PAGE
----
Monday, 8 July 2019

Boris and the great cause of cheering us up

If he succeeds, there will never have been a party leader who has expressed an opinion on so many things over such a long period of time as Boris Johnson. Except, interestingly, Jeremy Corbyn.

Lord Finkelstein in The Times

"Do you believe in anything? Do you, in fact, have any convictions at all, Boris?"
“Only one — for speeding, but a very long time ago”.

Sonia Purnell in her biography, Just Boris, quoted by Lord Finkelstein

“However ludicrous it may seem, religion sets boundaries, it suggests to bad and loveless people that they are loved. It provides a framework.

"My own faith is a very feeble tinsel object. I sometimes think there might be some kind of celestial radio signal but it is about as intelligible as Radio Tirana.” 

Boris Johnson, November 2006

“This government is constantly on the sniff for anything that looks cavalier, or freebooting, or risk taking . . . I would cite with especial plangency last week’s ghastly and draconian plan to tell cyclists they must keep to their cycle lanes or face fines. The road is ours, Gordon, and don’t you tell us what to do. And stuff your laws on booster seats for eleven-year-olds and to hell with your ludicrous plans for Home Improvement Packs.”

Boris Johnson

“The erosions of free speech and civil liberties that are taking place under this [Blair] government . . . the ever more elaborate regulation of the workplace, the bans on hunting, smacking, smoking, the demented rules about the numbers of children you may take in a swimming pool, the proposed plan to tag your car to see where you have been, Prescott’s mad spy satellites to see if you have built an unauthorised conservatory.”

Boris Johnson

“He has got this weird gift of moving among large crowds of people in a way which cheers them up. The Conservatives have been led for so long by dreary people. None of them have that quality he has. They don’t lift people’s hearts when they come into the room.... 

Charles Moore 

“I think he is a bit of a genius, and one of the reasons I do broadly support him — though I have endless frustrations and doubts — is because of what I think is a sort of genius.”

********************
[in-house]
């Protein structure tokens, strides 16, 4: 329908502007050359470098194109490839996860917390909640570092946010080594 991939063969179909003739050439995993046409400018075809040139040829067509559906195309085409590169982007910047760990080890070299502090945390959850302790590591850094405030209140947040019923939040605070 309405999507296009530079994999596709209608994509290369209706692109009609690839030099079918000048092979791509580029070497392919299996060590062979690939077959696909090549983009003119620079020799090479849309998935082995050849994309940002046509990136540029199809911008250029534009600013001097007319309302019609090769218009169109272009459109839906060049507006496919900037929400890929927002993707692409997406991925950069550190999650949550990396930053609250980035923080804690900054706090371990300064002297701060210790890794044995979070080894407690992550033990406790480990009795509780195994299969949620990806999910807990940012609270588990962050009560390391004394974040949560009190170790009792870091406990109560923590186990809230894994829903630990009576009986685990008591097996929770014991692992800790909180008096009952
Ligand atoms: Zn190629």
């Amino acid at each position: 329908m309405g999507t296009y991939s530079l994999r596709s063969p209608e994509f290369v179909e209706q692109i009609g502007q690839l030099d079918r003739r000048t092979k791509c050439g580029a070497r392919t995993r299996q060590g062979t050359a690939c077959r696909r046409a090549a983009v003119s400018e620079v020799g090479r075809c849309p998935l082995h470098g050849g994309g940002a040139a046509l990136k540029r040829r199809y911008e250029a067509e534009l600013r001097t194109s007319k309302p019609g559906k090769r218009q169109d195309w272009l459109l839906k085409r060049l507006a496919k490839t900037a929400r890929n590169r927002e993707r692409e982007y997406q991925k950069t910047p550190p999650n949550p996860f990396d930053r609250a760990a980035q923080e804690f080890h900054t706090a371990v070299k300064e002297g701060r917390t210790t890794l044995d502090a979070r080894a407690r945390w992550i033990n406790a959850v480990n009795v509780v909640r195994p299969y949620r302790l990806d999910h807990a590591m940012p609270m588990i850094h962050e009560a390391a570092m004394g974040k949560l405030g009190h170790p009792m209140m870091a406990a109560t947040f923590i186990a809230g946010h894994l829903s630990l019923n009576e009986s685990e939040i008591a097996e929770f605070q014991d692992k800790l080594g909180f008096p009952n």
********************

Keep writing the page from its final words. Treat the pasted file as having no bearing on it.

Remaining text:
Charles Moore

“Part of his appeal is that he upsets the grown-ups, and a lot of the voters like that. There is a similar dynamic to Trump. The more he upsets the pious liberals, the better pleased his supporters are.”

Andrew Gimson, author of “Boris: The Rise of Boris Johnson.”

"Mrs Thatcher said in her eulogy of him, quoting Arnold Bennett, that Ronald Reagan embodied “the great cause of cheering us all up”. So today does Boris. He can cheer us up – and get us out."

Robin Harris

I have had in mind the last words of Bennett's The Card as a description of Boris for many years - I did not know that Lady Thatcher used them to describe Ronald Reagan.

"There are three major flaws. The first is serial dishonesty. He simply has no concept of truth. As Philip Stephens of the FT once put it, Boris has lied his way through life and politics. He will say whatever is necessary to get himself out of a hole of his own digging. But if anyone quotes Boris back to himself, even a couple of days later, his reaction will be incomprehension and irritation.

"The second is profound selfishness...

"The third is the entire absence of a moral or political compass."

Bruce Anderson

"Johnson would not recognise truth, whether about his private or political life, if confronted by it in an identity parade. In a commonplace book the other day, I came across an observation made in 1750 by a contemporary savant, Bishop Berkeley: “It is impossible that a man who is false to his friends and neighbours should be true to the public.” Almost the only people who think Johnson a nice guy are those who do not know him."

Max Hastings, who was his boss at the Daily Telegraph

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